Wednesday, May 29, 2013

Court backs convention of picking one surname | The Japan Times

Court backs convention of picking one surname | The Japan Times

Marriage changes a lot of things.  Not everything.  We were living in sin before we made it official, so the change in our legal status barely registered.  Our togetherness didn't become more acute.  We both work long, long hours and don't get to see each other nearly enough.  We're not even wearing matching rings.  I did, however, experience a recurring warm, complete feeling.  I could kindle it by saying, "We're married."

What hasn't changed yet is my wife's surname.  Yet.  She wants to change her name, I'm happy and comfortable with that decision; apparently, the courts here practically demand it.  We're waiting until after we get back from our wedding trip to meet my family.  When we tried to buy airline tickets, we ran afoul of the ESTA program and her soon-to-expire passport.  It just seemed easier at the time to expedite things by applying for her passport under her original name.  There's no big hurry.  She says she has 6 months to change her name at the ward office before it becomes a matter of a court hassle to have it done.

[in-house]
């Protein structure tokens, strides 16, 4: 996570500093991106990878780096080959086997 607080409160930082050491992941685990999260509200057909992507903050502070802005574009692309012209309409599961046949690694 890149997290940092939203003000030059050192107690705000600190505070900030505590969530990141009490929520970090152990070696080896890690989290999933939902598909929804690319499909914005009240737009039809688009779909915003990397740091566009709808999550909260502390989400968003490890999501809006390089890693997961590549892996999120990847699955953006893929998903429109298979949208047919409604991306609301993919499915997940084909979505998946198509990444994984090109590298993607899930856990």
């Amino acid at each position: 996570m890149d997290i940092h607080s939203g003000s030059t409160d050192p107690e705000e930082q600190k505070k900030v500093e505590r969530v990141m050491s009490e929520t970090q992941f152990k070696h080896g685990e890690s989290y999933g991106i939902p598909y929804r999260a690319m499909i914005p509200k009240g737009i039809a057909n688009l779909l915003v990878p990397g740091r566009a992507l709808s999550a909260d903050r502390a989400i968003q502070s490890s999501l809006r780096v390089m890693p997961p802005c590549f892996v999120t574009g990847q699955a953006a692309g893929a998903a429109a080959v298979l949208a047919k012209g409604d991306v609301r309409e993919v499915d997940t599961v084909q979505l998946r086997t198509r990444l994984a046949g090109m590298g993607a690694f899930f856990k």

I had no idea the name laws were so strict here in Japan, though.  And 96% of couples adopt a single surname.  That also came as a surprise.  I don't know the total in the US.  Probably pretty high, but not that high.  And I suppose some husbands take their wives' surnames, too.

Names, names, names.  For me it's enough my wife thought so highly of me to entwine us with a web of legalese.  But changing her name, too?  The name-changing thing is just one of those old fashioned conventions I rarely gave any thought to beyond a simple understanding that some people just don't want to do it.  I don't even need to know their motivation, be it personal, professional or political.  Change it or don't change it, whatever makes you happy.  You don't owe me anything, least of all an explanation.  I am behind your decision completely because it is your decision.

My wife has a perfectly serviceable surname and my in-laws have been nothing but nice to me.  So I'm flattered and touched beyond measure my wife wants to change her name to mine.  I did give a little thought to changing my middle name just like John Ono Lennon did, but then I thought about the person I'm named after and how much he meant to my mom.  And I happen to like my own name.  At least my surname.  My given name I could take or leave.  That ended that idea.

I really thought, however, it was our choice.  Now I see it's the choice of neither of us.  Rather, it's something imposed by Article 750 of the Civil Code whether we want it or not.  There's not even a Constitutional protection against it based on individual rights.  So it's lucky she wants it.  But for all of you who want to retain your own identities, please believe me when I say I'm on your side without reservations!

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